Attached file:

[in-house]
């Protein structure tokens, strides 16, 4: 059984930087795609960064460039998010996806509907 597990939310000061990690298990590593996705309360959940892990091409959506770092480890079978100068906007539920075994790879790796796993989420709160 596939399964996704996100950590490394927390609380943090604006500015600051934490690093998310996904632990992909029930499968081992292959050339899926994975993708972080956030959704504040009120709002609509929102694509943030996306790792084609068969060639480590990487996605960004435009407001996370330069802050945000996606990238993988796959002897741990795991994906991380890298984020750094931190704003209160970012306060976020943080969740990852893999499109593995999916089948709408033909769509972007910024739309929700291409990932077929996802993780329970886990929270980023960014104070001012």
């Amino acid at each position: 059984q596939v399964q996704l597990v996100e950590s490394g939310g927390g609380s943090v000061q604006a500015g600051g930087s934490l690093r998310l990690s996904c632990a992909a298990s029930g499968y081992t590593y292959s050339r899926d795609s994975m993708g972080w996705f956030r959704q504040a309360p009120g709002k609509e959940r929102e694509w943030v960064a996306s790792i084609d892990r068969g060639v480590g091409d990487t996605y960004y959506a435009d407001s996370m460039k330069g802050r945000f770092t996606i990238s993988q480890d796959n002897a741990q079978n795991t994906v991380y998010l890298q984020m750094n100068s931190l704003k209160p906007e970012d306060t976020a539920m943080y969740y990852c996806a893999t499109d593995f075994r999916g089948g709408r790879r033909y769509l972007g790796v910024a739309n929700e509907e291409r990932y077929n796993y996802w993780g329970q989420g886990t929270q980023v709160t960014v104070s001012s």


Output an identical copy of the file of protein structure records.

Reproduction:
[in-house]
């Protein structure tokens, strides 16, 4: 059984930087795609960064460039998010996806509907 597990939310000061990690298990590593996705309360959940892990091409959506770092480890079978100068906007539920075994790879790796796993989420709160 596939399964996704996100950590490394927390609380943090604006500015600051934490690093998310996904632990992909029930499968081992292959050339899926994975993708972080956030959704504040009120709002609509929102694509943030996306790792084609068969060639480590990487996605960004435009407001996370330069802050945000996606990238993988796959002897741990795991994906991380890298984020750094931190704003209160970012306060976020943080969740990852893999499109593995999916089948709408033909769509972007910024739309929700291409990932077929996802993780329970886990929270980023960014104070001012």
């Amino acid at each position: 059984q596939v399964q996704l597990v996100e950590s490394g939310g927390g609380s943090v000061q604006a500015g600051g930087s934490l690093r998310l990690s996904c632990a992909a298990s029930g499968y081992t590593y292959s050339r899926d795609s994975m993708g972080w996705f956030r959704q504040a309360p009120g709002k609509e959940r929102e694509w943030v960064a996306s790792i084609d892990r068969g060639v480590g091409d990487t996605y960004y959506a435009d407001s996370m460039k330069g802050r945000f770092t996606i990238s993988q480890d796959n002897a741990q079978n795991t994906v991380y998010l890298q984020m750094n100068s931190l704003k209160p906007e970012d306060t976020a539920m943080y969740y990852c996806a893999t499109d593995f075994r999916g089948g709408r790879r033909y769509l972007g790796v910024a739309n929700e509907e291409r990932y077929n796993y996802w993780g329970q989420g886990t929270q980023v709160t960014v104070s001012s």